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Mary LaskerMary Lasker
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a fact sheet, which we distribute widely among opinnion leaders in the state, telling what isn't being done. That ought to be attached to these memoirs.

Now, could I go back? This section on our fight to get funds for medical research for the Veterans Administration should be put in a general section on our fight to get Federal funds for medical research, in which I've taken up the establishment and fight to get appropriations for various National Institutes of Health.

Around the middle '50s I began to realize that it was very hard to get large-scale clinical trials paid for with the kind of funds that we then had for the National Institutes of Health. And I had it brought to my attention by Dr. Freddy Homberger and Dr. C.J. Van Slick that there was an opportunity in the Veterans Administration to do clinical trials with new drugs, especially drugs like the then new drugs against hypertension and the tranquilizers, in the Veterans Administration because all the patients' care was paid for, and it was relatively less expensive to establish on a large scale the clinical usefulness of new drugs there.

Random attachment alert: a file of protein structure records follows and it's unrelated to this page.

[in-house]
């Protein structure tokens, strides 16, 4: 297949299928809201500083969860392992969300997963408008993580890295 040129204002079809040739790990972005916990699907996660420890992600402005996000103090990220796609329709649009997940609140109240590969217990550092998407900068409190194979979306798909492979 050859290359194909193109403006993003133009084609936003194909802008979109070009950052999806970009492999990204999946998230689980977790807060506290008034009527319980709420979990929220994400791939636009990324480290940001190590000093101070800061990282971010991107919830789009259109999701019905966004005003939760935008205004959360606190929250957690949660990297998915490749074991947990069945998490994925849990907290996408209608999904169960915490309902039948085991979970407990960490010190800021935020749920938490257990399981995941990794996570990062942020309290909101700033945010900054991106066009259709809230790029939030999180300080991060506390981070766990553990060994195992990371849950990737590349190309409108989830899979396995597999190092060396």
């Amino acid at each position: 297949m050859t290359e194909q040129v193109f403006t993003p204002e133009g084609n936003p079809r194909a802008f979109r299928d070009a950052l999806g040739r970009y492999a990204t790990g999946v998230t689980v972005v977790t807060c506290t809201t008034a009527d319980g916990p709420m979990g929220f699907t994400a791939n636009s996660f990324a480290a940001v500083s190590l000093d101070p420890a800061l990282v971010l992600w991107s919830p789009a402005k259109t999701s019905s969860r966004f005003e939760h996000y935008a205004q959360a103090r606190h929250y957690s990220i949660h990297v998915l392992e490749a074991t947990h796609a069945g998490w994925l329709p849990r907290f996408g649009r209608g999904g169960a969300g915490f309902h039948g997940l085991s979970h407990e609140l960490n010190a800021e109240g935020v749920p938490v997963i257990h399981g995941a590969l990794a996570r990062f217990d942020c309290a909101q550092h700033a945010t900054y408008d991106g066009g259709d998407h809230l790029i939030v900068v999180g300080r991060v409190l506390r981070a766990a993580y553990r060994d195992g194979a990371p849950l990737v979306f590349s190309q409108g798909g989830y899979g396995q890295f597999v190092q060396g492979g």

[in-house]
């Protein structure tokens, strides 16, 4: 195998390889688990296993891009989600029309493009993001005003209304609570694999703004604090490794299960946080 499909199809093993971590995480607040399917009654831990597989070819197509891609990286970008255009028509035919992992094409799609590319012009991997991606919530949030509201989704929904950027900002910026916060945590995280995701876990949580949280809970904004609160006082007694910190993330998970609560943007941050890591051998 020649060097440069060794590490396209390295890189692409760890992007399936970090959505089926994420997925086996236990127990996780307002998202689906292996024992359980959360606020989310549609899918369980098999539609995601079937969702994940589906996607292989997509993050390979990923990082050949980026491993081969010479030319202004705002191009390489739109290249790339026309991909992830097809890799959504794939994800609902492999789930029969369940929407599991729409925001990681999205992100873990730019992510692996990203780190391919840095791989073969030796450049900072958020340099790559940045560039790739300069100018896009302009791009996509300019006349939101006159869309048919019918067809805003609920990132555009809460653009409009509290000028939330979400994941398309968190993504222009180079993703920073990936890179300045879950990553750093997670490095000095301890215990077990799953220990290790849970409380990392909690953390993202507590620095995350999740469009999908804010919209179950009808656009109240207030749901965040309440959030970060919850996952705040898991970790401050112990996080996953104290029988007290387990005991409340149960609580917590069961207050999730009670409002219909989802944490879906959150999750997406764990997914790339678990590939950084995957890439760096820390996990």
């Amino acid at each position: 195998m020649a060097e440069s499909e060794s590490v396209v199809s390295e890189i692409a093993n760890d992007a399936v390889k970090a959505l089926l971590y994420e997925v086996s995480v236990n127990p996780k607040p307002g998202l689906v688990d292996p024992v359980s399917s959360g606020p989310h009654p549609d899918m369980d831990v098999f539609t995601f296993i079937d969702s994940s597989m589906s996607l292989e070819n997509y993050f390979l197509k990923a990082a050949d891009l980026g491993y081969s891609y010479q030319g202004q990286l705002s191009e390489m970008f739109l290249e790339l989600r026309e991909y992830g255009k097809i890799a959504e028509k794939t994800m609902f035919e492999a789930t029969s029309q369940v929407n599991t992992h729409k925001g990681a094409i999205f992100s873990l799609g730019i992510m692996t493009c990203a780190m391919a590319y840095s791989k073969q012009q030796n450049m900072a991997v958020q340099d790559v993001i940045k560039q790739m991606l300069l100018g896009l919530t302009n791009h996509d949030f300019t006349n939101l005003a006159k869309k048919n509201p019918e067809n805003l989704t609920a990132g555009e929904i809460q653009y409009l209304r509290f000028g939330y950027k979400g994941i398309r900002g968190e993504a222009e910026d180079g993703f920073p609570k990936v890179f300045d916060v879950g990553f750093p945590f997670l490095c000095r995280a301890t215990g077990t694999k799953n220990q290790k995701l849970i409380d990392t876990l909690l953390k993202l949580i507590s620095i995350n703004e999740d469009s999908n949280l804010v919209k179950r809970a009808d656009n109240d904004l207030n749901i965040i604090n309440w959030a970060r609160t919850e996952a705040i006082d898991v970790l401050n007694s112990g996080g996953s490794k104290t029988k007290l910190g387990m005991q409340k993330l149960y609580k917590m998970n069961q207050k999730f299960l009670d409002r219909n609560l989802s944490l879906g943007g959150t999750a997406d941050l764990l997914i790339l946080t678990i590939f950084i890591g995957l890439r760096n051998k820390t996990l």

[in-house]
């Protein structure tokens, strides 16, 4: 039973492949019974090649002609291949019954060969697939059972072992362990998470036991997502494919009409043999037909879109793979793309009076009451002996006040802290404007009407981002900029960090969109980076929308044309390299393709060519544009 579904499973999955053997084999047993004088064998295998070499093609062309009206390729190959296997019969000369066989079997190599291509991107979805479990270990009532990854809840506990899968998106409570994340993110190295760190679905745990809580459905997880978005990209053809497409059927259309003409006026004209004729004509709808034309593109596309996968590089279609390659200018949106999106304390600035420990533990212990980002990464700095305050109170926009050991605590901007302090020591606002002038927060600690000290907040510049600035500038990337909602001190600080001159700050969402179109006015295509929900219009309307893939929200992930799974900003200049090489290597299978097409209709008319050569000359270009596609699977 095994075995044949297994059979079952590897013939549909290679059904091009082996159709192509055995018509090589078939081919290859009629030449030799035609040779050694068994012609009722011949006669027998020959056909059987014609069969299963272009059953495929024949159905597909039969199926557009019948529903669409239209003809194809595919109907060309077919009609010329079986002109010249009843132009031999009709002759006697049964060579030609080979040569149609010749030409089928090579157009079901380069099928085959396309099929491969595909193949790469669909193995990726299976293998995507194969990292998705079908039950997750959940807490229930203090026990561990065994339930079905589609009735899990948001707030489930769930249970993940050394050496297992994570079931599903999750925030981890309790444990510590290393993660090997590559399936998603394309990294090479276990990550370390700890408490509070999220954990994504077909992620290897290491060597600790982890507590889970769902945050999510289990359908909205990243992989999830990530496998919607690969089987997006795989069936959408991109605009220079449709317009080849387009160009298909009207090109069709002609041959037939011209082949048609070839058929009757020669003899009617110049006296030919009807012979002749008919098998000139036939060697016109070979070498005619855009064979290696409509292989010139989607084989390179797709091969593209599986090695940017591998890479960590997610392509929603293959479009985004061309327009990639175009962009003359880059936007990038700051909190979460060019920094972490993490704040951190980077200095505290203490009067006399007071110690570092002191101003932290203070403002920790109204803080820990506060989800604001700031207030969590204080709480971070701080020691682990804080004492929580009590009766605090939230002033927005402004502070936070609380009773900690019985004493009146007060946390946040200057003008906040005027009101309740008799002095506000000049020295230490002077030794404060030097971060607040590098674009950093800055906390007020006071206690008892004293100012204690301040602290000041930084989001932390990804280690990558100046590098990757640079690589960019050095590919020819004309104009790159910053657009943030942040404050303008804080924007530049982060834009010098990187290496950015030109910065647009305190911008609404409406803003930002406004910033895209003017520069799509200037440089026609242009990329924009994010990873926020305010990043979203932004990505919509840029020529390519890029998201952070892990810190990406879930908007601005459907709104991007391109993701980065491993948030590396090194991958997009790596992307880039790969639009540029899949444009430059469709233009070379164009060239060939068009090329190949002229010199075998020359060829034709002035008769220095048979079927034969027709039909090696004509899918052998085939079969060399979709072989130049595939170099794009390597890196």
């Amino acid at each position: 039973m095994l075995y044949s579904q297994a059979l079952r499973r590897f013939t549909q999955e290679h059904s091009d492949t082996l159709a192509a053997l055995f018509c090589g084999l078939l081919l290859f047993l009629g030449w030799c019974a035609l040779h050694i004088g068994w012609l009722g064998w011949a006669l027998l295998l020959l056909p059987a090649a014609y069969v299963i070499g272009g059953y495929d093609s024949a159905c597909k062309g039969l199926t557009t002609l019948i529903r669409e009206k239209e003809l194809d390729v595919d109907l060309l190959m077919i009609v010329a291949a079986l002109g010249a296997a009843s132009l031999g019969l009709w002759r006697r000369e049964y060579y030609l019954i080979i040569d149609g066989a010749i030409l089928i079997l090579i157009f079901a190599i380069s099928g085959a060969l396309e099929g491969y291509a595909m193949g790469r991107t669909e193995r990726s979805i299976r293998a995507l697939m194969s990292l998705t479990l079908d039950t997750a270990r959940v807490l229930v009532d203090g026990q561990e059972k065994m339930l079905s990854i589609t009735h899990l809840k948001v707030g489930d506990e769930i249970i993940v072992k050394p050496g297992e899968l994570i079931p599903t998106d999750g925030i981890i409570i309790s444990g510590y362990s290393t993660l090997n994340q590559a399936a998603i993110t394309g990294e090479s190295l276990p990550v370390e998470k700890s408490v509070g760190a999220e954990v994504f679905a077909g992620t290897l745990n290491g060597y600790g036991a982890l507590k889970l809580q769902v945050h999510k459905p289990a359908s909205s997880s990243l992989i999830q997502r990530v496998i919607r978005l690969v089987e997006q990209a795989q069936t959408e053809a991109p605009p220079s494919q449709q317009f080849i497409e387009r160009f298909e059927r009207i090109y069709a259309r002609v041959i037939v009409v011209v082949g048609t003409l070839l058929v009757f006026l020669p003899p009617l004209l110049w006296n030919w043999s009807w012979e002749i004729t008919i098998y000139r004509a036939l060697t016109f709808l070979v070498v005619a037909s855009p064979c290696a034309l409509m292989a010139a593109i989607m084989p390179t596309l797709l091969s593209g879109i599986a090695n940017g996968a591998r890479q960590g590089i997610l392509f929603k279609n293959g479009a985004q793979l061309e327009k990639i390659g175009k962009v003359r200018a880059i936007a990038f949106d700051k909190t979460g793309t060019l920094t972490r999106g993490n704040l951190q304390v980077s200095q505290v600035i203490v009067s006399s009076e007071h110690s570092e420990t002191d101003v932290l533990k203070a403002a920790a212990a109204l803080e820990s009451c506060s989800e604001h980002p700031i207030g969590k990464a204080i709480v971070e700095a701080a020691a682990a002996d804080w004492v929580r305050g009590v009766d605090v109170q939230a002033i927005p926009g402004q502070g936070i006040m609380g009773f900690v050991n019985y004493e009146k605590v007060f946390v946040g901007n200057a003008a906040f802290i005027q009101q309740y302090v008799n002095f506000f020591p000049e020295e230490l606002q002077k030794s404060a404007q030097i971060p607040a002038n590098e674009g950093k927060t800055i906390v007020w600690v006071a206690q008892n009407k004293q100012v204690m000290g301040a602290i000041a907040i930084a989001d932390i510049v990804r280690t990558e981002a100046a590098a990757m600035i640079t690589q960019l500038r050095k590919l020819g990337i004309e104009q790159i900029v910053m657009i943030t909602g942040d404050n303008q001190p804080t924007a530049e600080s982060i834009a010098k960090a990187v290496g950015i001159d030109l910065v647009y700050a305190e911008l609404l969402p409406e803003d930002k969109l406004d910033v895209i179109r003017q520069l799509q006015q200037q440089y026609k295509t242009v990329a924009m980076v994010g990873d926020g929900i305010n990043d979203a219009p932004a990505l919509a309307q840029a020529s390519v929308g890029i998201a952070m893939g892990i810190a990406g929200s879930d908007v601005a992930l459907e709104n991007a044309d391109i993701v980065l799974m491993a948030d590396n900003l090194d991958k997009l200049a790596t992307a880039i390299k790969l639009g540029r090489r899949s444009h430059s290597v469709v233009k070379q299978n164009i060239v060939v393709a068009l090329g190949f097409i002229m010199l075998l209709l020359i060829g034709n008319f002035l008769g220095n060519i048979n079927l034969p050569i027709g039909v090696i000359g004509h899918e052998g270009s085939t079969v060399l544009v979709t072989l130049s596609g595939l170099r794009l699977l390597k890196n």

Q:

In that connection do they have to have the permission of the patient in order to use new drugs almost in an experimental sense?

Lasker:

Well, these drugs that they use in the Veterans are drugs that have already been shown to be effective on small groups of



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